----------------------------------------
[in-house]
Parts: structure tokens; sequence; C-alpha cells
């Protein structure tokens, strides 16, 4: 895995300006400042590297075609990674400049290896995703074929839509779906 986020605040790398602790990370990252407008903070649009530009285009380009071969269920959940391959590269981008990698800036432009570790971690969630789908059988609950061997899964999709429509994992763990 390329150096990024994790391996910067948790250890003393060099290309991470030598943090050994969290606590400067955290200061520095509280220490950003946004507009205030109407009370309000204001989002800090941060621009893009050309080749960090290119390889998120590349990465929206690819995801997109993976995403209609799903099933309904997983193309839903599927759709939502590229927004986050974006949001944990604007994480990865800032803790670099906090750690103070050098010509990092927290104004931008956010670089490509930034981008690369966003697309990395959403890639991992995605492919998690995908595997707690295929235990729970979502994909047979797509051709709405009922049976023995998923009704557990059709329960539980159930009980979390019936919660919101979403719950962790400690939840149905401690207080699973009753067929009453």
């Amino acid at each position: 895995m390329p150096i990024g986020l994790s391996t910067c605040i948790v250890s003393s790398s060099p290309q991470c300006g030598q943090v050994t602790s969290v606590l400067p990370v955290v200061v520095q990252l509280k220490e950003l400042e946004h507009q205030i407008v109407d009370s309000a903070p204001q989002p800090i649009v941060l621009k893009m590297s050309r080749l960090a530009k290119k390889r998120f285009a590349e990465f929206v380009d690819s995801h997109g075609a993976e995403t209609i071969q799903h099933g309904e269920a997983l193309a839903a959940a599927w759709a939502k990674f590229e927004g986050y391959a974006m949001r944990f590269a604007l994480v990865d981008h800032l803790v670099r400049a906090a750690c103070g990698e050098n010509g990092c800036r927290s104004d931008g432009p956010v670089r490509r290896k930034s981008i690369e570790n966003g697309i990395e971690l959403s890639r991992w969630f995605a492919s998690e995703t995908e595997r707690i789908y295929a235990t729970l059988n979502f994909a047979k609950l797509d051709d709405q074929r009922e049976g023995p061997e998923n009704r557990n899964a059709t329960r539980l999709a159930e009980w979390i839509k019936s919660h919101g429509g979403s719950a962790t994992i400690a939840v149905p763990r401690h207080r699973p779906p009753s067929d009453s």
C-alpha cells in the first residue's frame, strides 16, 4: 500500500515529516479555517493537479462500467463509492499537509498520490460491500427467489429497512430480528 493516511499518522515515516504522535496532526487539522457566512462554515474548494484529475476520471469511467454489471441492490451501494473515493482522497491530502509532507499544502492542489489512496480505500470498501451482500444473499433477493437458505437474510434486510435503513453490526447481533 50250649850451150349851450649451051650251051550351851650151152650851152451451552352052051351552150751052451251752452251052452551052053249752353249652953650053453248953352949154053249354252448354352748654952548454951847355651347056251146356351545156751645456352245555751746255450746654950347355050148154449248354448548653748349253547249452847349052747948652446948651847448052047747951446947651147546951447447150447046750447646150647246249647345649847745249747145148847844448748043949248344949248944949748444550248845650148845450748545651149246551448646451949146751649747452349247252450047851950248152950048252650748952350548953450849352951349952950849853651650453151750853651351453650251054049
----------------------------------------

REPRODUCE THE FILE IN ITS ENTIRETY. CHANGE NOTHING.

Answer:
[in-house]
Parts: structure tokens; sequence; C-alpha cells
């Protein structure tokens, strides 16, 4: 895995300006400042590297075609990674400049290896995703074929839509779906 986020605040790398602790990370990252407008903070649009530009285009380009071969269920959940391959590269981008990698800036432009570790971690969630789908059988609950061997899964999709429509994992763990 390329150096990024994790391996910067948790250890003393060099290309991470030598943090050994969290606590400067955290200061520095509280220490950003946004507009205030109407009370309000204001989002800090941060621009893009050309080749960090290119390889998120590349990465929206690819995801997109993976995403209609799903099933309904997983193309839903599927759709939502590229927004986050974006949001944990604007994480990865800032803790670099906090750690103070050098010509990092927290104004931008956010670089490509930034981008690369966003697309990395959403890639991992995605492919998690995908595997707690295929235990729970979502994909047979797509051709709405009922049976023995998923009704557990059709329960539980159930009980979390019936919660919101979403719950962790400690939840149905401690207080699973009753067929009453």
């Amino acid at each position: 895995m390329p150096i990024g986020l994790s391996t910067c605040i948790v250890s003393s790398s060099p290309q991470c300006g030598q943090v050994t602790s969290v606590l400067p990370v955290v200061v520095q990252l509280k220490e950003l400042e946004h507009q205030i407008v109407d009370s309000a903070p204001q989002p800090i649009v941060l621009k893009m590297s050309r080749l960090a530009k290119k390889r998120f285009a590349e990465f929206v380009d690819s995801h997109g075609a993976e995403t209609i071969q799903h099933g309904e269920a997983l193309a839903a959940a599927w759709a939502k990674f590229e927004g986050y391959a974006m949001r944990f590269a604007l994480v990865d981008h800032l803790v670099r400049a906090a750690c103070g990698e050098n010509g990092c800036r927290s104004d931008g432009p956010v670089r490509r290896k930034s981008i690369e570790n966003g697309i990395e971690l959403s890639r991992w969630f995605a492919s998690e995703t995908e595997r707690i789908y295929a235990t729970l059988n979502f994909a047979k609950l797509d051709d709405q074929r009922e049976g023995p061997e998923n009704r557990n899964a059709t329960r539980l999709a159930e009980w979390i839509k019936s919660h919101g429509g979403s719950a962790t994992i400690a939840v149905p763990r401690h207080r699973p779906p009753s067929d009453s």
C-alpha cells in the first residue's frame, strides 16, 4: 500500500515529516479555517493537479462500467463509492499537509498520490460491500427467489429497512430480528 493516511499518522515515516504522535496532526487539522457566512462554515474548494484529475476520471469511467454489471441492490451501494473515493482522497491530502509532507499544502492542489489512496480505500470498501451482500444473499433477493437458505437474510434486510435503513453490526447481533 50250649850451150349851450649451051650251051550351851650151152650851152451451552352052051351552150751052451251752452251052452551052053249752353249652953650053453248953352949154053249354252448354352748654952548454951847355651347056251146356351545156751645456352245555751746255450746654950347355050148154449248354448548653748349253547249452847349052747948652446948651847448052047747951446947651147546951447447150447046750447646150647246249647345649847745249747145148847844448748043949248344949248944949748444550248845650148845450748545651149246551448646451949146751649747452349247252450047851950248152950048252650748952350548953450849352951349952950849853651650453151750853651351453650251054049